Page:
- alternatives to copying the work, including whether there is a non-copyrighted equivalent available;
- the nature of the work, including whether it is published or unpublished; and
- the effect of the copying on the work, including whether the copy will compete with the commercial market of the original work.
For more information, consult P7, Red River College’s Fair Dealing (Copyright) Policy
How do I know if I Have the Right to use a Copyrighted Resource?
Ask yourself these questions:
- Am I linking to a resource provided by RRC’s Library?
- Do I have an explicit written license to use this content?
- Did I retrieve this content from a page that explicitly gave me the right to use it?
- Did that website have the right to let you use it? For example, did it give you HBO content for free? If so you should question whether the site actually owned the content in the first place.
- Does the use of the content fall under Fair Dealing rights?
- Have I properly cited the source of this content?
Making Use of Red River College Resources
Red River College Library
The library has thousands of videos across many disciplines that are available to use within your course. Access the Library Catalogue as well as Streaming Video Resources from this link: http://library.rrc.ca/Equipment-Videos/default.aspx
Streaming Video Resources include access to NFB, CBC Curio, CBC News, Health Care Aide Collection and many more.
Red River College Marketing and Web Presence
Marketing and Web Presence has a “Toolkit” available from there blog: http://blogs.rrc.ca/marketing/toolkit/
Notably within the toolkit are:
- Images available for use from RRC’s Flickr page: http://www.flickr.com/photos/redrivercollege
- Classroom photo consent and release form:
- Power Point Templates and Themes
- College Logo packs
- Signage templates
- Branding books and guides
Google images will allow you to filter your image search by license.
In the above example I found noncommercial re-use image file by:
- Going to google.ca and searching for the topic I was interested in
- Clicked “Images”
- Clicked “Search Tools”
- Clicked the “Usage rights” button and filtered by the usage rights
Flickr.com gives you the ability to search by license:
- Search for the images you are interested in
- Select the appropriate license
Archive.org is a non-profit library of millions of free books, movies, software, music, websites, and more.
Youtube.com, Vimeo.com and other video resources
Youtube, and other online video resources will typically include an option to link or embed their video content. Linking and embedding is the correct way to include these resources in your online materials. By linking or embedding the video the actual file is still residing on the provider’s server therefore copyright compliance will be the responsibility of the uploader, copyright holder, and youtube. If you were to download that video however you may be in violation of copyright.
There are a few things to keep in mind when linking to content from an external server.
- If you don’t control the original video it could disappear at any time. You need to regularly confirm the content is still available for students.
- If the content is something that is clearly not owned by the uploader you can still link to it, but you should expect it will be taken down.
- Embedding content in a page in LEARN is generally preferred over just linking to the video. An embedded video will allow the user to view the content from inside LEARN rather than directing student to another page that takes them away from the lesson.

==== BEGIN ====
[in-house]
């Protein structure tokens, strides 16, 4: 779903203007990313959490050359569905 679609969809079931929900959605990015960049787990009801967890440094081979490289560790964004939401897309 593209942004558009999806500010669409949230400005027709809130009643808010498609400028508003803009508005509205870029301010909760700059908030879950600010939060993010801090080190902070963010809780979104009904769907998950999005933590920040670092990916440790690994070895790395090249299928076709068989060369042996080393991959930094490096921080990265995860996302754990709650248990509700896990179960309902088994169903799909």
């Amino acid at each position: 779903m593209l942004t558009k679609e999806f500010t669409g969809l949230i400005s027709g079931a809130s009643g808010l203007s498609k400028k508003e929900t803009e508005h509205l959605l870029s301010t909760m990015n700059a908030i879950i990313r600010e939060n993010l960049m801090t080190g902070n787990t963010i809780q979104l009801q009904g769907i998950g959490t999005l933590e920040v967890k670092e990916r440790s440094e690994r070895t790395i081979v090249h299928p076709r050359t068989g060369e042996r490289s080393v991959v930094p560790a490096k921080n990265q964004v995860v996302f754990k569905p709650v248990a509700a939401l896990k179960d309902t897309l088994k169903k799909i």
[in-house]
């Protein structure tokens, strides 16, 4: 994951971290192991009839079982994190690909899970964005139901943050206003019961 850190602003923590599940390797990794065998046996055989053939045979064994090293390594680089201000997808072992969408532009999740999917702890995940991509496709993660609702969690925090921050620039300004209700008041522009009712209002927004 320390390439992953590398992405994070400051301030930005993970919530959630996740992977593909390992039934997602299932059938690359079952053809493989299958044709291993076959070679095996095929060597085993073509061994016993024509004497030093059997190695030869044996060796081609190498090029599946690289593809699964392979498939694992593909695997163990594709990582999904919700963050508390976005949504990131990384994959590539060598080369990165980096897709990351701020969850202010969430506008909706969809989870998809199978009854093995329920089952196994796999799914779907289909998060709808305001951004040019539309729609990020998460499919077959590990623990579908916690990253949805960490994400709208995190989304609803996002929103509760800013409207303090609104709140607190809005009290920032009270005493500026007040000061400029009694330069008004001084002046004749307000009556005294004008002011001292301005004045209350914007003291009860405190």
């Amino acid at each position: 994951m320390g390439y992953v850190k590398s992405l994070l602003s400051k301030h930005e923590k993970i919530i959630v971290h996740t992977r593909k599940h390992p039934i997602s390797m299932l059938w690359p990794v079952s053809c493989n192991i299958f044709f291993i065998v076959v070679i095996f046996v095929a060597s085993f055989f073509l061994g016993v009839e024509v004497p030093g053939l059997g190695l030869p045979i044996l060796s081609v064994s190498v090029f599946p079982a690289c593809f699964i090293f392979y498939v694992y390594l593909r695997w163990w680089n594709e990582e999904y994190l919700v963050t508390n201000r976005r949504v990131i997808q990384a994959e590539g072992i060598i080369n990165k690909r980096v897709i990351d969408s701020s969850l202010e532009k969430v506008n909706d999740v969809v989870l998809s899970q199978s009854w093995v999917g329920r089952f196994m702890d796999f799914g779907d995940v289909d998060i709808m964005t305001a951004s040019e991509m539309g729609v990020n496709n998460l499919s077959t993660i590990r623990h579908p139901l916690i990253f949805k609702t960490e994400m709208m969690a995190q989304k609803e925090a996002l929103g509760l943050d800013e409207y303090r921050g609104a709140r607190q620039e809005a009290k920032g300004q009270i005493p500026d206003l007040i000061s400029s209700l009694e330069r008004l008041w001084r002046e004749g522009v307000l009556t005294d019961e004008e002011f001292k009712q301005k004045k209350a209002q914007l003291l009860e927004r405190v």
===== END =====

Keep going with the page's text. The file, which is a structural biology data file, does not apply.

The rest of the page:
Public Domain Content
When a work is in the public domain, it is free for use by anyone for any purpose without restriction under copyright law. Public domain is the purest form of open/free, since no one owns or controls the material in any way.
Works that are in the public domain in one legal jurisdiction are not necessarily in the public domain worldwide. Copyright laws differ from jurisdiction to jurisdiction, both in duration of protection and what constitutes copyrightable subject matter. For example a US Government work clearly in the public domain in the United States may or may not be free of copyright restrictions and in the public domain in other jurisdiction. At present, one of the only ways to be certain that a particular work is in the public domain worldwide is to see if the copyright holder has dedicated all rights to the work to the public domain by using CC0.
A Creative Commons (CC) license is one of several public copyright licenses that enable the free distribution of an otherwise copyrighted work. A CC license is used when an author wants to give people the right to share, use, and build upon a work that they have created. CC provides an author flexibility (for example, they might choose to allow only non-commercial uses of their own work) and protects the people who use or redistribute an author’s work from concerns of copyright infringement as long as they abide by the conditions that are specified in the license by which the author distributes the work.
There are several types of CC licenses. The licenses differ by several combinations that condition the terms of distribution. They were initially released on December 16, 2002 by Creative Commons, a U.S. non-profit corporation founded in 2001. There have also been four versions of the suite of licenses, numbered 1.0 through 4.0. As of 2016, the 4.0 license suite is the most current.
Types of licenses
The CC licenses all grant the “baseline rights”, such as the right to distribute the copyrighted work worldwide for non-commercial purposes, and without modification. The details of each of these licenses depend on the version, and comprises a selection out of four conditions:
Icon Right Description Attribution (BY) Licensees may copy, distribute, display and perform the work and make derivative works and remixes based on it only if they give the author or licensor the credits (attribution) in the manner specified by these. Share-alike (SA) Licensees may distribute derivative works only under a license identical (“not more restrictive”) to the license that governs the original work. (See also copyleft.) Without share-alike derivative works might be sublicensed with compatible but more restrictive license clauses, e.g. CC BY to CC BY-NC.) Non-commercial (NC) Licensees may copy, distribute, display, and perform the work and make derivative works and remixes based on it only for non-commercial purposes. No Derivative Works (ND) Licensees may copy, distribute, display and perform only verbatim copies of the work, not derivative works and remixes based on it.